‘There Harold gazes on a work divine, A blending of all beauties; streams and dells, Fruit, foliage, crag, wood, cornfield, mountain, vine and chiefless castles breathing stern farewells From gray but leafy walls, where ruin greenly dwells.”
That’s Lord Byron, describing the Rhine river in his epic poem, Childe Harold’s Pilgrimage, first published in 1812. As one of the leading Romanticists of his time, Byron did more than anyone else to popularise Germany’s main river as a travel destination. Of course it helps that, historically, nobody from the Romans onward seems to have been able to pass a riverside knoll here without sticking some sort of castle or fortress on the top of it.
Romanticising the Rhine
This was startlingly evident as we sat on the top deck of the Avalon Imagery II with a Xeroxed list of castles on what Romanian-born cruise director Hans Beckert calls “the most beautiful section of the Rhine” between Heidesheim and Königswinter.
On the list there are more than a dozen separate castles, towers, palatial homes and fortresses, which appear before us in various stages of undress, plus the famous Lorelei Rock on which a siren is said to have sat and lured sailors to their doom with her irresistible songs.
One such castle is Schloss Drachenburg on Drachenfels rock, which Byron described thus: “The castled crag of Drachenfels, Frowns o’er the wide and winding Rhine, Whose breast of waters broadly swells, Between the banks which bear the vine…”
In fact, the ruins of Drachenburg but Byron’s castled crags come so thick and fast on both banks that you need a head on a swivel to catch them all.
People-watching on the Rhine
Of course, Byron wasn’t the first to write about the Rhine. There’s something about this waterway that brings out the poet in people. There’s the Nibelungenlied (The Song of the Nibelungs), for instance, an epic poem from around 1200, which tells of a tragic love story that ends with a hoard of gold (Das Rheingold) being thrown into the Rhine.
This, in turn, inspired Richard Wagner’s opera Der Ring des Nibelungen in which three mermaid-like Rheinmaidens patrol the river to protect the Rheingold. Imagine Game of Thrones strained through a Brothers Grimm fairytale and you pretty much have, in a nutshell, but without the dragons, Avalon Waterways’ deluxe seven-night Romantic Rhine river cruise from Basel to Amsterdam (or vice versa).
Landscapes inspire poetry
Throughout, quite apart from gothic castles, the banks are peppered with quiet riverside hamlets that seem to have sidestepped time, where cobblestoned streets lined with pollarded sycamore trees wend their way around half-timbered houses topped with steep, ochre-coloured roofs.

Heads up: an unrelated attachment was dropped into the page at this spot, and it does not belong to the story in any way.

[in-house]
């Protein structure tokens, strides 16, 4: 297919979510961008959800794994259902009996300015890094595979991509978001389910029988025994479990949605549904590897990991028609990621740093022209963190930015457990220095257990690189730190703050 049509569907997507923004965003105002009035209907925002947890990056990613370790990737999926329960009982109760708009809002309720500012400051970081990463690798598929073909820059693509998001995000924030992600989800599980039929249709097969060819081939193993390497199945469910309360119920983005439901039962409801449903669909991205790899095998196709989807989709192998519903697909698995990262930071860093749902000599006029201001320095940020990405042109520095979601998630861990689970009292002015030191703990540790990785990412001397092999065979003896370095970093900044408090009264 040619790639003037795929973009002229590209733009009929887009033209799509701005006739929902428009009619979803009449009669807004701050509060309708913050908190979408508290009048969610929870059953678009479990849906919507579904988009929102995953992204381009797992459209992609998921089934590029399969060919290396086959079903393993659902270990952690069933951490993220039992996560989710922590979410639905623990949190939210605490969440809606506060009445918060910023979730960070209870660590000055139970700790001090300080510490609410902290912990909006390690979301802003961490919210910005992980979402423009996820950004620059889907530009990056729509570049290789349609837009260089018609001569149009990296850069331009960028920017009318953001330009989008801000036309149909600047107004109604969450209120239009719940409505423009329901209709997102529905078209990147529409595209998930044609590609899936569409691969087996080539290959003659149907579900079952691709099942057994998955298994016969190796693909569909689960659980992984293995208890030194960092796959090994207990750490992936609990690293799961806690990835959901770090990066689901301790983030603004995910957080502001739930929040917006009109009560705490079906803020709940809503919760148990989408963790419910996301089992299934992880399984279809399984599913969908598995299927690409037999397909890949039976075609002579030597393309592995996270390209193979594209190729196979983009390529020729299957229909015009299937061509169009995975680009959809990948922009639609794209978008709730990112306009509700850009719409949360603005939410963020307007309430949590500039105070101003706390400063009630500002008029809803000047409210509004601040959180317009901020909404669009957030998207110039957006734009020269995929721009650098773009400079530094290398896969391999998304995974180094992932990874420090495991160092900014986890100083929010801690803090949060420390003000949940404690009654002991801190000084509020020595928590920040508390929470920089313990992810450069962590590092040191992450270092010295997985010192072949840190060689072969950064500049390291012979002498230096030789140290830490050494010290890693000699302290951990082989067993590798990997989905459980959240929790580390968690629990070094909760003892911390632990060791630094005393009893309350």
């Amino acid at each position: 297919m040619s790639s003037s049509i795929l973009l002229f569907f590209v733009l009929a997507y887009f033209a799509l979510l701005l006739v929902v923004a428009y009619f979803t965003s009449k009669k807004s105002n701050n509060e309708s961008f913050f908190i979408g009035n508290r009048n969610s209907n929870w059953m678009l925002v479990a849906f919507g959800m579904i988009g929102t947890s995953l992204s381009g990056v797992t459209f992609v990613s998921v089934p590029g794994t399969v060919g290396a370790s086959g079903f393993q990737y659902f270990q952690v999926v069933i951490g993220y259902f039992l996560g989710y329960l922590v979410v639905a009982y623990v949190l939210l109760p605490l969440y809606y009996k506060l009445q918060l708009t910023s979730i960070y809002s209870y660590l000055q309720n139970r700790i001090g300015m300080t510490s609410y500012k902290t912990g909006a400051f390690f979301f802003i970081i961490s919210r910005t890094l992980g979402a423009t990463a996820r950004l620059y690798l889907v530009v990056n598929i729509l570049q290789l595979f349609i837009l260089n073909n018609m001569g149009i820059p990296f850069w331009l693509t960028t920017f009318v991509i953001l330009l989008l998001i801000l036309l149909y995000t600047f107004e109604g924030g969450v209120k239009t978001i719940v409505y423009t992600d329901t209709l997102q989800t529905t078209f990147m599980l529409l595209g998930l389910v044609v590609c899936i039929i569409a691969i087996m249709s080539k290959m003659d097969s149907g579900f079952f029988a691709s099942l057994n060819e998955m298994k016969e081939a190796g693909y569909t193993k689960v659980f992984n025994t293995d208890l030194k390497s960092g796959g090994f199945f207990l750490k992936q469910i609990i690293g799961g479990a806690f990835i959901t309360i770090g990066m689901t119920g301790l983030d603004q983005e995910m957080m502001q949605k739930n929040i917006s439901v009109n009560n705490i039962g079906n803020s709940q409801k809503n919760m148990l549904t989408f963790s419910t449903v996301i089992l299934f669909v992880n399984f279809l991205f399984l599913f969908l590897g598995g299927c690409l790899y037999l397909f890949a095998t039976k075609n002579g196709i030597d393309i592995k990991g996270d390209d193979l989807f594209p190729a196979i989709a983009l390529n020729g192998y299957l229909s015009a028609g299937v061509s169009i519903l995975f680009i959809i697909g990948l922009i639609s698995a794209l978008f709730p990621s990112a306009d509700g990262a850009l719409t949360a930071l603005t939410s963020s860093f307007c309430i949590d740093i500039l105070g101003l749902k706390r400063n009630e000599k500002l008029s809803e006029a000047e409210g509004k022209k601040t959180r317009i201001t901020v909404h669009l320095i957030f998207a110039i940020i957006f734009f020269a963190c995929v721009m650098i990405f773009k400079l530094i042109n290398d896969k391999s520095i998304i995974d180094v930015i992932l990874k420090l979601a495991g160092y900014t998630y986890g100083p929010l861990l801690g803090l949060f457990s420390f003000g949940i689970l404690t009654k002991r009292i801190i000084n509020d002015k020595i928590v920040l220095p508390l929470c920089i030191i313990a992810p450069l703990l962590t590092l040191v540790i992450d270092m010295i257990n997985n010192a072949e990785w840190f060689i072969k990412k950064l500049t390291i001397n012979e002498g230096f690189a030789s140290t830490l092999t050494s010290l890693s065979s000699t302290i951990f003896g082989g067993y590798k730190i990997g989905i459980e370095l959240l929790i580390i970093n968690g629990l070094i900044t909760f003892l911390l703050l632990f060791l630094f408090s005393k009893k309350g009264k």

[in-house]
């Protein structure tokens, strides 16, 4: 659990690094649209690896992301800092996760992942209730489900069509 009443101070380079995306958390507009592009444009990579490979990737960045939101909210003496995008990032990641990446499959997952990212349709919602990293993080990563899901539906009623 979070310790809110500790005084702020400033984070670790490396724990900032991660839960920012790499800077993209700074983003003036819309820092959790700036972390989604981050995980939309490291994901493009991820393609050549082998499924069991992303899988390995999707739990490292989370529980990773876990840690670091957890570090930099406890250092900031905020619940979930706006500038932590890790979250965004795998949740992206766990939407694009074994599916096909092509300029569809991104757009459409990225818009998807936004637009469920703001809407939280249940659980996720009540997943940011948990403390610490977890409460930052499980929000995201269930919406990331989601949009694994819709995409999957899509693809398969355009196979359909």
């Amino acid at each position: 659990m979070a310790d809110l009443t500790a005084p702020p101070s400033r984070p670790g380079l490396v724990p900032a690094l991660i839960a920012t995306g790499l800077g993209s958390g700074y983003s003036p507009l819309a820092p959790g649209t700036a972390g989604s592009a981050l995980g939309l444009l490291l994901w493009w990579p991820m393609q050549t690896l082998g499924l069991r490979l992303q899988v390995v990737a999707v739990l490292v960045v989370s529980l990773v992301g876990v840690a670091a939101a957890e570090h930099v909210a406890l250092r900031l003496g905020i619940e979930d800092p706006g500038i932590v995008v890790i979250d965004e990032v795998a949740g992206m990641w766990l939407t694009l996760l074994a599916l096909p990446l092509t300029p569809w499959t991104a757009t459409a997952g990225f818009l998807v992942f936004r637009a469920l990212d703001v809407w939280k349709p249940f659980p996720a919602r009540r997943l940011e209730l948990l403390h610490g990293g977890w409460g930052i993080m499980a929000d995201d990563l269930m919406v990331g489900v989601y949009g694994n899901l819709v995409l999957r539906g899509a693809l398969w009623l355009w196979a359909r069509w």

In addition to the pleasure of simply watching the world go by from the top deck, there are excursions (included and optional at extra cost) to stunning Strasbourg, the Black Forest, big city Cologne, breathtaking Colmar and the World War II Maginot Line. One of my favourite stops is at Rüdesheim, a town I’d never heard of before but is said to be one of the most visited in Germany.
On Rhine time
Here we visited the beautifully eccentric and wonderfully named Siegfried’s Mechanical Musical Instrument Museum, which does what it says on the box, and had enough spare time to take the little gondola lift up to the lookout above town.
The gondola ride was a highlight, sliding silently above the extensive vineyards on the gentle rise behind the town and affording amazing views of the river and the surrounding countryside. Only afterwards do I discover that Elvis Presley’s 1960 movie G.I. Blues was partially filmed here – and that in one scene Elvis warbles Pocketful of Rainbows to co-star Juliet Prowse as they ride the very same gondola. Or at least one very similar with stock footage of Rüdesheim and the Rhine running in the background.
On the grapevine
At one point, poor old Prowse, who has no idea what musical torture Elvis is about to unleash on her, says: “The vineyards underneath of us have been in existence for over 300 years.” Well, make that 358 years now but it’s no less impressive – and with the added advantage that you don’t have to fight off a priapic Presley.
A short walk through forested gardens at the top brings you to the lookout, which is dominated by the giant Niederwalddenkmal. This 38-metre tall monument was built from 1871-73 to commemorate the end of the Franco-Prussian War and the founding of a unified Germany.
It’s a shore thing
On the way back to the ship I stop at a restaurant in the old town’s narrow lane, Drosselgasse, to take advantage of a complimentary Rudesheimer Kaffee for Avalon Imagery II guests. As much a local landmark as the Niederwalddenkmal, this is served in specially designed cups and consists of the strong local Asbach Uralt brandy, sugar cubes and coffee topped with whipped cream. It packs one hell of a punch; so I have two. I think Byron would have approved.
Cathay Pacific Airways flies from all the major Australian cities to Zurich via Hong Kong. cathaypacific.com
Avalon Waterways’ Romantic Rhine cruise from Basel to Amsterdam runs between April and November, in both northbound and southbound directions. Cruise prices include all meals, daily excursions and beer and wine at lunch and dinner. avalonwaterways.com.au
All photography by Dirk Verwoerd, Lighthouse Productions and iStock.
This article was first published on the 12 October 2018 and updated on the 12 August 2020.